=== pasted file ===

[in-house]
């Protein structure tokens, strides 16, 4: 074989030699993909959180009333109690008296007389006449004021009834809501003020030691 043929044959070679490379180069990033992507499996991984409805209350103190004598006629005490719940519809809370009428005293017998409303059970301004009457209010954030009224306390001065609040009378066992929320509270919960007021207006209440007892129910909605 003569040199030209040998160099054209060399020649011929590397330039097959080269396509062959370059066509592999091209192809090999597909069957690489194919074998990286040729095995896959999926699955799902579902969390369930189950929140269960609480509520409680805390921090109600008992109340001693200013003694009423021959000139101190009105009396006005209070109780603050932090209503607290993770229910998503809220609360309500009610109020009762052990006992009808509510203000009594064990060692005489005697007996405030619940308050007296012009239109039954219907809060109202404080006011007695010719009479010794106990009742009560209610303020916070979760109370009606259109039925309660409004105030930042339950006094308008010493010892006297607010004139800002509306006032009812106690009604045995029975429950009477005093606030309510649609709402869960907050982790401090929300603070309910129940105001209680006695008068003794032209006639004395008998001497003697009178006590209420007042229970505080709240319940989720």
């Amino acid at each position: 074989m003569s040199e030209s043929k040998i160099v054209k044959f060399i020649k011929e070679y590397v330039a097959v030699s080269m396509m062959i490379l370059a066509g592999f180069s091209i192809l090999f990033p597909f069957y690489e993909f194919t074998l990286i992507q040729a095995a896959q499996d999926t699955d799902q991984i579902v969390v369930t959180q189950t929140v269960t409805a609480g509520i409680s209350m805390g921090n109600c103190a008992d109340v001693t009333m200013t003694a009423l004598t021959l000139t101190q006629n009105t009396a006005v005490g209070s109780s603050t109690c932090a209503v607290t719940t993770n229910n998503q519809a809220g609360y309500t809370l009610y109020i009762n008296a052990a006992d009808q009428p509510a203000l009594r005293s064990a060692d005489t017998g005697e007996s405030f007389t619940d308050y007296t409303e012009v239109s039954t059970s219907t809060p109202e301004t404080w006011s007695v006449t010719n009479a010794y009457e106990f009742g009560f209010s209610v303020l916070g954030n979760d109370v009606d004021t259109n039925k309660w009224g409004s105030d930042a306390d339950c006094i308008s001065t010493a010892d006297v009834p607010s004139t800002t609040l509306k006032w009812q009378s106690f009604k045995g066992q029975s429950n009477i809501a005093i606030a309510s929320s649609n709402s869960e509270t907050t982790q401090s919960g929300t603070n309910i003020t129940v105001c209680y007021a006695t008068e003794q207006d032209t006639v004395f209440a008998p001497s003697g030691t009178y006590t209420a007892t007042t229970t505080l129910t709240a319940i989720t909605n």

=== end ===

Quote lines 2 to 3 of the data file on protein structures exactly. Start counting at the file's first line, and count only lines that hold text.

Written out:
């Protein structure tokens, strides 16, 4: 074989030699993909959180009333109690008296007389006449004021009834809501003020030691 043929044959070679490379180069990033992507499996991984409805209350103190004598006629005490719940519809809370009428005293017998409303059970301004009457209010954030009224306390001065609040009378066992929320509270919960007021207006209440007892129910909605 003569040199030209040998160099054209060399020649011929590397330039097959080269396509062959370059066509592999091209192809090999597909069957690489194919074998990286040729095995896959999926699955799902579902969390369930189950929140269960609480509520409680805390921090109600008992109340001693200013003694009423021959000139101190009105009396006005209070109780603050932090209503607290993770229910998503809220609360309500009610109020009762052990006992009808509510203000009594064990060692005489005697007996405030619940308050007296012009239109039954219907809060109202404080006011007695010719009479010794106990009742009560209610303020916070979760109370009606259109039925309660409004105030930042339950006094308008010493010892006297607010004139800002509306006032009812106690009604045995029975429950009477005093606030309510649609709402869960907050982790401090929300603070309910129940105001209680006695008068003794032209006639004395008998001497003697009178006590209420007042229970505080709240319940989720």
């Amino acid at each position: 074989m003569s040199e030209s043929k040998i160099v054209k044959f060399i020649k011929e070679y590397v330039a097959v030699s080269m396509m062959i490379l370059a066509g592999f180069s091209i192809l090999f990033p597909f069957y690489e993909f194919t074998l990286i992507q040729a095995a896959q499996d999926t699955d799902q991984i579902v969390v369930t959180q189950t929140v269960t409805a609480g509520i409680s209350m805390g921090n109600c103190a008992d109340v001693t009333m200013t003694a009423l004598t021959l000139t101190q006629n009105t009396a006005v005490g209070s109780s603050t109690c932090a209503v607290t719940t993770n229910n998503q519809a809220g609360y309500t809370l009610y109020i009762n008296a052990a006992d009808q009428p509510a203000l009594r005293s064990a060692d005489t017998g005697e007996s405030f007389t619940d308050y007296t409303e012009v239109s039954t059970s219907t809060p109202e301004t404080w006011s007695v006449t010719n009479a010794y009457e106990f009742g009560f209010s209610v303020l916070g954030n979760d109370v009606d004021t259109n039925k309660w009224g409004s105030d930042a306390d339950c006094i308008s001065t010493a010892d006297v009834p607010s004139t800002t609040l509306k006032w009812q009378s106690f009604k045995g066992q029975s429950n009477i809501a005093i606030a309510s929320s649609n709402s869960e509270t907050t982790q401090s919960g929300t603070n309910i003020t129940v105001c209680y007021a006695t008068e003794q207006d032209t006639v004395f209440a008998p001497s003697g030691t009178y006590t209420a007892t007042t229970t505080l129910t709240a319940i989720t909605n």